CHICAGO The overall amputation rate in northern Illinois is declining due to improved care for diabetes and peripheral vascular disease, new research shows.
But not everyone is reaping the benefits.
A new study from Northwestern University's Feinberg School of Medicine has found people in African American communities on Chicagos South and West Side have a five times higher rate of lower limb amputations than people in the predominantly white suburbs and exurbs.
Amputations are the canary in the coal mine for quality of care," said Joe Feinglass, lead author and research professor of medicine at the Feinberg School. Many amputations are preventable. This means the primary care for minority people may not be very good. "
Feinglass said the high rate of amputations means people are not being closely monitored. "They come in with gangrene or a skin ulcer that comes to the attention of a doctor really late and nothing can be done," he said. "They have to take their leg off.
This is the first longitudinal study -- nationally or locally -- to examine amputation trends over nearly 20 years. Most studies of amputation rates look at one point in time.
The study will be published in the May issue of the Journal of Vascular Surgery.
The high amputation rate for minorities in Chicago likely reflects other racial disparities in healthcare, Feinglass said. "Diabetes is a condition that is highly susceptible to quality of care. Amputation rates give you a basic idea of how the system is performing."
It was known in the late 1990s that African Americans were more likely to have an amputation than whites. But as the national trend of amputations declined in the early 2000's, Feinglass wanted to see if the gap closed or at least narrowed.
The study examined hospital discharge data from the Illinois Department of Public Health for nine counties in northern Illinois encompassing more than eight million people. Feinglass then broke the statistics into three rings of the metropolitan area based on their zip codes.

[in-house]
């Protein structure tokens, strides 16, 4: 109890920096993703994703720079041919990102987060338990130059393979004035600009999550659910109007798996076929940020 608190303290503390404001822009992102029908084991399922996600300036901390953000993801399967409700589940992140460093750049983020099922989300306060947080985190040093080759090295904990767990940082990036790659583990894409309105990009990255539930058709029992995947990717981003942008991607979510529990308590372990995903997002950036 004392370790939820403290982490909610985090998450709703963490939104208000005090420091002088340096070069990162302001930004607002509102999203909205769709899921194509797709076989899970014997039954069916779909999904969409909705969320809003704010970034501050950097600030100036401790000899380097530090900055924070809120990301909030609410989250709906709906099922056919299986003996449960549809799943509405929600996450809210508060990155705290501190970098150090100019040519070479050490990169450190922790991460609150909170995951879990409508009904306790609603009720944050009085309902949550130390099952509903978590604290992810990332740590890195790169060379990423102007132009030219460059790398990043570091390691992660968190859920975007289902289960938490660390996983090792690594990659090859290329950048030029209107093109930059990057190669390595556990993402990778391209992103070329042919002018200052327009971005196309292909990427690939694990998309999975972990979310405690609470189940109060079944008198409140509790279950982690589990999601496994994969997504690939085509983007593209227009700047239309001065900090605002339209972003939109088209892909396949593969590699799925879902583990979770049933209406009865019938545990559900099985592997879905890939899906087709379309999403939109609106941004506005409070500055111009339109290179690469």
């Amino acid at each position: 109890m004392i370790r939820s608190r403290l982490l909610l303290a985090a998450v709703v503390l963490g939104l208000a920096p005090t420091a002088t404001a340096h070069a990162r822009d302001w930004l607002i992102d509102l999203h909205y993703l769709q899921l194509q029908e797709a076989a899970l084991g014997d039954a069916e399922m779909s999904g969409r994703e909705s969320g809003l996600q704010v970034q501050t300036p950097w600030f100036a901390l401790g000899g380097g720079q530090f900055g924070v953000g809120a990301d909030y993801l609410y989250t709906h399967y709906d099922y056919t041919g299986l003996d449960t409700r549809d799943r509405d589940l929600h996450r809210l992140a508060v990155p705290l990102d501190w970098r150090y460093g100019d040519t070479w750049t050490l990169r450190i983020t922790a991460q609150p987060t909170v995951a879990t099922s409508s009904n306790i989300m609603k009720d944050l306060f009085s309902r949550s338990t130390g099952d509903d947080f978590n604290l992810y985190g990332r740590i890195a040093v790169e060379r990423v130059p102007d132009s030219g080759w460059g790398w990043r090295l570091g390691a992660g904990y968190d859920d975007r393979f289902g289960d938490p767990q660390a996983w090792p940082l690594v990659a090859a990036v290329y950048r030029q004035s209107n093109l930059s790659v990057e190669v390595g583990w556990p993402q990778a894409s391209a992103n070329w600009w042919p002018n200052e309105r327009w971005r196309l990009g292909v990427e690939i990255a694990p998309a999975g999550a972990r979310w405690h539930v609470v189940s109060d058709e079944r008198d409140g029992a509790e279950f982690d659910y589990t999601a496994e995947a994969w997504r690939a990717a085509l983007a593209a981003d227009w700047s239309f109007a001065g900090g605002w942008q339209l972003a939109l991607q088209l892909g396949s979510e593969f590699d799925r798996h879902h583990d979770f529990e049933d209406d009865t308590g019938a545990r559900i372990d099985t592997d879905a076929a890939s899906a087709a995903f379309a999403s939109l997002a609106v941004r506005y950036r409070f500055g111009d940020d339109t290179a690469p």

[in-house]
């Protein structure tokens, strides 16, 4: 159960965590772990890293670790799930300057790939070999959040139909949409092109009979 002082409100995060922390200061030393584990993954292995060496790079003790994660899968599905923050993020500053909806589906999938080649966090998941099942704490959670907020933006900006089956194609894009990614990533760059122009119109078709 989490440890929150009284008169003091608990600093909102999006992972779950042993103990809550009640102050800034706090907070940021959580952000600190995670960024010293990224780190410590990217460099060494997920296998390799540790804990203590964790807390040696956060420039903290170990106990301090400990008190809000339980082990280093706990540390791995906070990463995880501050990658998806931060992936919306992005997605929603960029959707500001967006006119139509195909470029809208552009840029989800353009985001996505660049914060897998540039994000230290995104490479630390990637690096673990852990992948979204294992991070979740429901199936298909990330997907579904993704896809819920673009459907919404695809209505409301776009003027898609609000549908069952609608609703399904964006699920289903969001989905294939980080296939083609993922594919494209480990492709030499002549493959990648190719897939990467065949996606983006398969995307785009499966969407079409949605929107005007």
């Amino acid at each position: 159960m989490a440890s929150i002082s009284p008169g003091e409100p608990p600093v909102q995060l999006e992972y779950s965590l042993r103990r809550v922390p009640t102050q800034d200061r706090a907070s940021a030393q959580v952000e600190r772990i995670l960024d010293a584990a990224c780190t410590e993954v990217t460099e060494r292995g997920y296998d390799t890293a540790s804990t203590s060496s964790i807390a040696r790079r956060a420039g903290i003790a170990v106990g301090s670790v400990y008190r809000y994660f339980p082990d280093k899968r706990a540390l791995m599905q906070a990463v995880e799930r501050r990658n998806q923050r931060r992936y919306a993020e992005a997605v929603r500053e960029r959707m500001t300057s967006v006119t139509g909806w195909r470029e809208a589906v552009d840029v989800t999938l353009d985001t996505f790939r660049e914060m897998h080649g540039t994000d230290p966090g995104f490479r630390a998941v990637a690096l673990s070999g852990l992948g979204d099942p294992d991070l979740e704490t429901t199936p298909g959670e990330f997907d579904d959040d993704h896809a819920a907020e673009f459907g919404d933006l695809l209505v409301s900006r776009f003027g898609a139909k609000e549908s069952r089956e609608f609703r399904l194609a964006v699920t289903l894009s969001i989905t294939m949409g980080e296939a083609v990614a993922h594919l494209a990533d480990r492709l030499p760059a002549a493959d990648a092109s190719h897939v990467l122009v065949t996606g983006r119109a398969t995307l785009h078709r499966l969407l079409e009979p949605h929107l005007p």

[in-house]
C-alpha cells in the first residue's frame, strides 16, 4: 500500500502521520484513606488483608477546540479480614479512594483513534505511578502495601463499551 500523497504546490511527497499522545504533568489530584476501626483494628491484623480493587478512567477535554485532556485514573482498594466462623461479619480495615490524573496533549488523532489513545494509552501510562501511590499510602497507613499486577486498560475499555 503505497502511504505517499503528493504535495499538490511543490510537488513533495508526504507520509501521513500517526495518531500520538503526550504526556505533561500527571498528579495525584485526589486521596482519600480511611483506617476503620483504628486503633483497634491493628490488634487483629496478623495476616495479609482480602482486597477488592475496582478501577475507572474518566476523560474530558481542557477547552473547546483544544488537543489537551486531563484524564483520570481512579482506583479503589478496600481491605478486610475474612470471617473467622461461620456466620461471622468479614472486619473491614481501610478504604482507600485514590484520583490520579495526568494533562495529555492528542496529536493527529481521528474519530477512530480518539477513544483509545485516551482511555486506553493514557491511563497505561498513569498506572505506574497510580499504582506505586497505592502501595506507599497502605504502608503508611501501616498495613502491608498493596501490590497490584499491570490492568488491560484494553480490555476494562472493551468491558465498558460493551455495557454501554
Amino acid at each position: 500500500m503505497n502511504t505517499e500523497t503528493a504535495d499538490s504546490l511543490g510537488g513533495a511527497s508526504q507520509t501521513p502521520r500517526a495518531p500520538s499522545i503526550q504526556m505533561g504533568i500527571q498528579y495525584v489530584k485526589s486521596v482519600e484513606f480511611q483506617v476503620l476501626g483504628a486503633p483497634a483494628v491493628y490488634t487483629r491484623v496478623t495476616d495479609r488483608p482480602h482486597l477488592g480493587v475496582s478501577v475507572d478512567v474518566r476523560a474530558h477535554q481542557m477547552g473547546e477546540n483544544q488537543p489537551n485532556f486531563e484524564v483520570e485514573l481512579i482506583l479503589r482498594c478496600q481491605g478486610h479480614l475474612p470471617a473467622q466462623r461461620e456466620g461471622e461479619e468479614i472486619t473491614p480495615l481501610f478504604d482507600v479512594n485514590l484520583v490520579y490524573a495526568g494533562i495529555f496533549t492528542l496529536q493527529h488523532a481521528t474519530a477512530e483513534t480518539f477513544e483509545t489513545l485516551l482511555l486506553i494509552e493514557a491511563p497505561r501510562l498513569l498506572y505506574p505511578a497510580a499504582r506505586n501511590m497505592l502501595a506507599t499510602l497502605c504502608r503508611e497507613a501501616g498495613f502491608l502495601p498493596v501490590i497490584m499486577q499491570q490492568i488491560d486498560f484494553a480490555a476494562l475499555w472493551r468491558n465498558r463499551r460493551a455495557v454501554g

He found that amputations in the suburban and exurban areas with a primarily white population dropped to 12 per 100,000 in 2004 from 14 in 1987. The largely African American area on the South and West Side actually increased to 63 amputations from 60. The inner suburbs and other areas of Chicago, with between 10 and 50 percent African American population and a large Hispanic population, held fairly steady at 20 amputations per 100,000.
About half of the people who have amputations are diabetic patients with decreased circulation to the feet. Almost all who have amputations are smokers, a habit that can cause hardening of the arteries and clots in the legs.
"These people get sores on their feet that don't heal," Feinglass said. "They develop an ulcer that can often turn into something worse if it's not treated right away."
The high amputation rate is linked to lack of access to primary care and specialty care for diabetic patients and patients with vascular disease. In addition, patients without diabetes may not get a screening for peripheral arterial disease, an inexpensive test to indicate risk factors for circulation problems.
To address these problems, Feinglass said communities need diabetes management programs with nurses to help people control their blood sugar.
"Those are the kinds of programs we know would pay off in the inner city. When blood sugar is lower, there is a lower amputation rate," Feinglass said. Vascular surgeons and podiatrists are also needed in these areas.
"An amputation is a horrible thing to have anybody go through," Feinglass said. "We have to do better at preventing these."
|Contact: Marla Paul|